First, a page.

Definition of ‘Other Income’

‘Other Income’ is taxable income that has not been or should not be reported anywhere else on the return.
Source: CRA website.

How you choose to declare income can have short-term and long-term effects.

Line 104 and Line 130 on your Canadian Income Tax Return are usually intended for ‘Other Income’ – one-off income amounts that aren’t considered to be part of your normal earning. For example, let’s say you work a regular job, but one weekend your aunt hires you to paint her garage for $500. The income is part of your earnings, but it’s an exception and not really your normal job. For that reason you’d declare that income on one of the ‘Other Income’ lines.

Your pension is meant to replace regular, routine earnings, and amounts on Line 104 and Line 130 are by definition non-routine income. Consequently when you declare income on one of these lines it’s not considered part of your pensionable earnings, nor is it subject to CPP contributions.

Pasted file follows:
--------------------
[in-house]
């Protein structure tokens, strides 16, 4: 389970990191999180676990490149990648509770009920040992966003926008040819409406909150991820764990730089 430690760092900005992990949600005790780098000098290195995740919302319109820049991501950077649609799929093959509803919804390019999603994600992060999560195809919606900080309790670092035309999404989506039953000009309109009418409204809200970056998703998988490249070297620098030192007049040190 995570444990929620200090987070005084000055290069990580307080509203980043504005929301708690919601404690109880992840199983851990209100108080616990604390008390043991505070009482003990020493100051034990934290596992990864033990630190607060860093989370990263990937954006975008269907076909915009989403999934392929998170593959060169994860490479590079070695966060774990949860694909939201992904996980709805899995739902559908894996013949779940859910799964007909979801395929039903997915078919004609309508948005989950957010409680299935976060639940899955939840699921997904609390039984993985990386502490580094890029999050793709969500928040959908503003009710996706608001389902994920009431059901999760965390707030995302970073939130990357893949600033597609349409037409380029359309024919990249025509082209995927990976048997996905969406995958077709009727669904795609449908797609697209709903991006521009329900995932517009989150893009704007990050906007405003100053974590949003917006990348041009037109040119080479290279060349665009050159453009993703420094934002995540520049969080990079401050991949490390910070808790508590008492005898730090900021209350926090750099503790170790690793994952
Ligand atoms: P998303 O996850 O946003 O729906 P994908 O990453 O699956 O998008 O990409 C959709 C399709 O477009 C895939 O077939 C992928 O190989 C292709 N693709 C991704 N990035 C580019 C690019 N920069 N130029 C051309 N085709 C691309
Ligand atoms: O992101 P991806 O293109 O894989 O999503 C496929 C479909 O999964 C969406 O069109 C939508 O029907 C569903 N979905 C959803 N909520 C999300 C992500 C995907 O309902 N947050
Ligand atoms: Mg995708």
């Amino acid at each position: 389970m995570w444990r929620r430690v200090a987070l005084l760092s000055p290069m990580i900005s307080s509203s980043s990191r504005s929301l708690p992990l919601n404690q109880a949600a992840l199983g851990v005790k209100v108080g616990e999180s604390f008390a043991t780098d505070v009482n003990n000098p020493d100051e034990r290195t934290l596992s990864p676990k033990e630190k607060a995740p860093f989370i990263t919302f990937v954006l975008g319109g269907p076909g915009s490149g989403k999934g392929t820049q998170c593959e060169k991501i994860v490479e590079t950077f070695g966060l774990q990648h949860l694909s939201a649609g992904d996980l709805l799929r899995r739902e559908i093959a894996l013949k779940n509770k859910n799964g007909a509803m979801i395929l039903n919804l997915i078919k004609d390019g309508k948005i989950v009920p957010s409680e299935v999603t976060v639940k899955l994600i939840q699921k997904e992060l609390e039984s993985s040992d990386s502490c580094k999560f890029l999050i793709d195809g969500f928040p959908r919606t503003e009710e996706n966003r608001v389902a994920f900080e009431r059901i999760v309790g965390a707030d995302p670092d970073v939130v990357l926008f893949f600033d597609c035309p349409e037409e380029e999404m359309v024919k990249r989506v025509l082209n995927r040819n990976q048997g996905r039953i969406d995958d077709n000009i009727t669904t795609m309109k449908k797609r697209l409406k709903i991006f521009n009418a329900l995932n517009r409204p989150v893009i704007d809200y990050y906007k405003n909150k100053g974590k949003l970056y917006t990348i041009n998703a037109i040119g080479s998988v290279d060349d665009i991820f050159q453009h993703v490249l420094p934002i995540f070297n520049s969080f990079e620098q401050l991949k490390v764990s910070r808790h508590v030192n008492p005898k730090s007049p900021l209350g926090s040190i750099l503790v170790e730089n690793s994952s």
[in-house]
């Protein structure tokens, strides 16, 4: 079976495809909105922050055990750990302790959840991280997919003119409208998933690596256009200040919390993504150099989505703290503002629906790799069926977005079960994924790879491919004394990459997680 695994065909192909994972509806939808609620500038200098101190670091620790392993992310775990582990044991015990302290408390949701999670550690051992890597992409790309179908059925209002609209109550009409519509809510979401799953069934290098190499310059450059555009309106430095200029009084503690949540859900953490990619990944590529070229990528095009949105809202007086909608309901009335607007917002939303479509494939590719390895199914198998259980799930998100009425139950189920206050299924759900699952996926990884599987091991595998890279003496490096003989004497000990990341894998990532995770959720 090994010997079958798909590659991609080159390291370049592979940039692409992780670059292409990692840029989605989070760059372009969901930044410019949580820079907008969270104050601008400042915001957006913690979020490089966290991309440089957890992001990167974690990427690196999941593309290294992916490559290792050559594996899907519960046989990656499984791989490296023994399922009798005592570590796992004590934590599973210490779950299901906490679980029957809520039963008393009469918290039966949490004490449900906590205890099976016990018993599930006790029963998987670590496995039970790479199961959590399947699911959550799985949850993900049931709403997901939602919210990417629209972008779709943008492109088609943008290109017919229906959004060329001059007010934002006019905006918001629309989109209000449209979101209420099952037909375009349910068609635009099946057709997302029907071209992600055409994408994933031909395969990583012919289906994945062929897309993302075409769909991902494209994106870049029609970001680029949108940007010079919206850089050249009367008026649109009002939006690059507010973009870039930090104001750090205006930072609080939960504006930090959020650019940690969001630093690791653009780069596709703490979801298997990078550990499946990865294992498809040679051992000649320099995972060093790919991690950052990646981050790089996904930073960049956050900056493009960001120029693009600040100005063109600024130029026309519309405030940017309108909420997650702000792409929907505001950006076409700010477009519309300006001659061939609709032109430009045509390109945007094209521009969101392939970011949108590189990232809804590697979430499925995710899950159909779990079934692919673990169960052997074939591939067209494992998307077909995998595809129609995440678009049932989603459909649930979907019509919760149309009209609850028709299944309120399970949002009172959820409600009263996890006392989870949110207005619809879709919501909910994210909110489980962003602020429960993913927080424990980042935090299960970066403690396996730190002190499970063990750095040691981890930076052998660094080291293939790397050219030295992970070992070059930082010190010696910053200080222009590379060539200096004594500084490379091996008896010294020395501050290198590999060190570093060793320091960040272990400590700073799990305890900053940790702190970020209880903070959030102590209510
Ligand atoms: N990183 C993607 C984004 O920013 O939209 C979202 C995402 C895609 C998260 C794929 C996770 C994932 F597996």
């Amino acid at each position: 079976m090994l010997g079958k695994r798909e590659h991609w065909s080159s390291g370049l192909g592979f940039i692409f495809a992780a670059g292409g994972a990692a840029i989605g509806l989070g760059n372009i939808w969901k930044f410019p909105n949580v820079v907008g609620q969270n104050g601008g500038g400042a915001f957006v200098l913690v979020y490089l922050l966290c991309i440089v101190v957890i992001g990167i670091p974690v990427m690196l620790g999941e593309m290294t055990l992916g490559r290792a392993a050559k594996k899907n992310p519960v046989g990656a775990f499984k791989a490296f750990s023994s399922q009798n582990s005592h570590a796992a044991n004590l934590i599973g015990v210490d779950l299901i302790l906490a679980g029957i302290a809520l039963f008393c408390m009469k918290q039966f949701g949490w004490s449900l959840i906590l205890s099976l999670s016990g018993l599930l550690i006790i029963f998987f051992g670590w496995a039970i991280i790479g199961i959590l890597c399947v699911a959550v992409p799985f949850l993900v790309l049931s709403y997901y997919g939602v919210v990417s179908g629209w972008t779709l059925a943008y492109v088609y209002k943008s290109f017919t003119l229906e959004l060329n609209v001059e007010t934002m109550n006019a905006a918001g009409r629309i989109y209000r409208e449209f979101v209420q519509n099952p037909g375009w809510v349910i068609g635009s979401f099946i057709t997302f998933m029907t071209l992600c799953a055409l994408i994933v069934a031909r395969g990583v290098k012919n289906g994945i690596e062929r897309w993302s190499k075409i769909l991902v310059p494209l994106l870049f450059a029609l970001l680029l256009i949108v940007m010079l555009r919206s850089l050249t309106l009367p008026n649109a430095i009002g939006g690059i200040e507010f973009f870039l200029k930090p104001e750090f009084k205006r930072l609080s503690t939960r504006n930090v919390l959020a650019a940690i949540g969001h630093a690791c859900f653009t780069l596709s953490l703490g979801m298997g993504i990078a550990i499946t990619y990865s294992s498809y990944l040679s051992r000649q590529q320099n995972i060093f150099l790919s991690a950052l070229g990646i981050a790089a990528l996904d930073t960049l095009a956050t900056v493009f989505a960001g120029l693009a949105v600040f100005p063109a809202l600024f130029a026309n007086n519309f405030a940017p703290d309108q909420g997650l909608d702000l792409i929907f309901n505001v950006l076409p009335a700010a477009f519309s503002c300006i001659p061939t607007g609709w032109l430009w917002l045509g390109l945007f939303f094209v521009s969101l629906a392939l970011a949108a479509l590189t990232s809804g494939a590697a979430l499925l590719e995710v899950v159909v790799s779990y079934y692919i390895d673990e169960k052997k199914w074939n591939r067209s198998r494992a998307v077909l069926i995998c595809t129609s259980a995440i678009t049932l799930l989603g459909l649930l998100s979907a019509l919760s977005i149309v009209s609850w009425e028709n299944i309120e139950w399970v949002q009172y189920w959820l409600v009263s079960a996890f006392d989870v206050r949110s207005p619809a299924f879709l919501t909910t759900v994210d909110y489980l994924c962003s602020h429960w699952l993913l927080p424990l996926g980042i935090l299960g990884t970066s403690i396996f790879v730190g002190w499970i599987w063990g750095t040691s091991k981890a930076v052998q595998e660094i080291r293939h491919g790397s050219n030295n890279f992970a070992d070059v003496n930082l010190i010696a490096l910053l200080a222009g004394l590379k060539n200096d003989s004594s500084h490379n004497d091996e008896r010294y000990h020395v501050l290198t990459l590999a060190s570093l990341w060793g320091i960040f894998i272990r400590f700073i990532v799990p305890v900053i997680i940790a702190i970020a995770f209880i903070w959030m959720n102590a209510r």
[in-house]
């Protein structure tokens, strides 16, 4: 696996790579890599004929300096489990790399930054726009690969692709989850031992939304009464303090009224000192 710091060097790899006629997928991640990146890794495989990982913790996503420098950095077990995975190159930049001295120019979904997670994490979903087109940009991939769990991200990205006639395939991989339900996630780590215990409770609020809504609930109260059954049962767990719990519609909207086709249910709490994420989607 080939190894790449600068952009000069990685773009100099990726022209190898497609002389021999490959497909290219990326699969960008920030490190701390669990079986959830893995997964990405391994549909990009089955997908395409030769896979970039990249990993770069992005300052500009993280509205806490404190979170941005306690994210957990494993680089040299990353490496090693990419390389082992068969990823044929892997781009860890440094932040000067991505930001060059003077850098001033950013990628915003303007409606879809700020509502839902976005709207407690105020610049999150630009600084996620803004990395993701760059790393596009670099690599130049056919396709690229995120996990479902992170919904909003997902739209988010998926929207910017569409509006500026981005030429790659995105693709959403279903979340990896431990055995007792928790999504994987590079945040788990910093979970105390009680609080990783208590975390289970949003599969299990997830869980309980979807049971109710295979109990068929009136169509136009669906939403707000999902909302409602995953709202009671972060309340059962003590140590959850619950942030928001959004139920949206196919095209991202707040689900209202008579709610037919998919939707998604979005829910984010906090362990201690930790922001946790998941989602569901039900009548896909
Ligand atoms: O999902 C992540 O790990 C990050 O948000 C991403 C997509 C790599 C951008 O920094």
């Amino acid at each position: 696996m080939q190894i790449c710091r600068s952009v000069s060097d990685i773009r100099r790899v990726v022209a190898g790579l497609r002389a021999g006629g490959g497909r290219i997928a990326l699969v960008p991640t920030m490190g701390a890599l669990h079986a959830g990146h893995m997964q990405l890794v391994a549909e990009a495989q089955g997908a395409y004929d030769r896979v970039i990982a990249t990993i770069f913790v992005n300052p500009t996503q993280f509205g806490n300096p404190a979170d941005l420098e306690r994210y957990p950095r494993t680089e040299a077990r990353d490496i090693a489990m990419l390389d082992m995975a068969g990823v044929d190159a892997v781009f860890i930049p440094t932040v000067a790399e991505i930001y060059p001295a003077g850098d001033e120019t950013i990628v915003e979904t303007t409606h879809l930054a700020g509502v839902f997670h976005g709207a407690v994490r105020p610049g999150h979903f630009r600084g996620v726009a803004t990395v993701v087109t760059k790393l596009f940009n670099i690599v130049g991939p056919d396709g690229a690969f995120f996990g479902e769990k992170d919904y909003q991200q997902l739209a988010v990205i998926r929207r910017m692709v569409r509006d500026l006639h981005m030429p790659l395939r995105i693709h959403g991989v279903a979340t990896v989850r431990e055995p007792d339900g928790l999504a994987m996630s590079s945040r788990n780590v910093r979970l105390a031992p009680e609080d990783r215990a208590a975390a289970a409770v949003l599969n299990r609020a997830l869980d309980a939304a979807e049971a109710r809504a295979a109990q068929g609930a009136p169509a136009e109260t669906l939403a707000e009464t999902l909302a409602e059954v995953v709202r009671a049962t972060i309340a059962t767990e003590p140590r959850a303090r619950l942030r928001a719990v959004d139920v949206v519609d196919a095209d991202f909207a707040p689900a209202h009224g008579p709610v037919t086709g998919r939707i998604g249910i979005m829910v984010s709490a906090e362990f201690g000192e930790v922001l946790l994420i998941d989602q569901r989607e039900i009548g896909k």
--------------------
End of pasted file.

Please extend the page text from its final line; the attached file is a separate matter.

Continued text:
Some income can be interpreted in more than one way. An arts grant, for example, can be treated as ‘Other Income’ because it’s a lump sum that isn’t part of the usual supply of services and invoice cycle. However for many artists in Canada – musicians in particular – grants are a way of life, and a very important part of their business.

When things are ambiguous like that, you can choose: declare the income as Other, or treat is as part of your business income.

If you declare it as ‘Other’ your bill may be lower because you don’t have to pay CPP on it (nor will you have to pay Employment Insurance premiums, if you have opted into EI for self-employed people).

If you declare it as business income, on the other hand, you will have to pay the premiums. However when you retire the CPP payments you receive will be higher.

Have you declared income one way and wished you hadn’t? If the return is less than ten years old you can still go back and make a change.

Click here to get started – let us know you want to make an adjustment to a return and we’ll take care of the rest.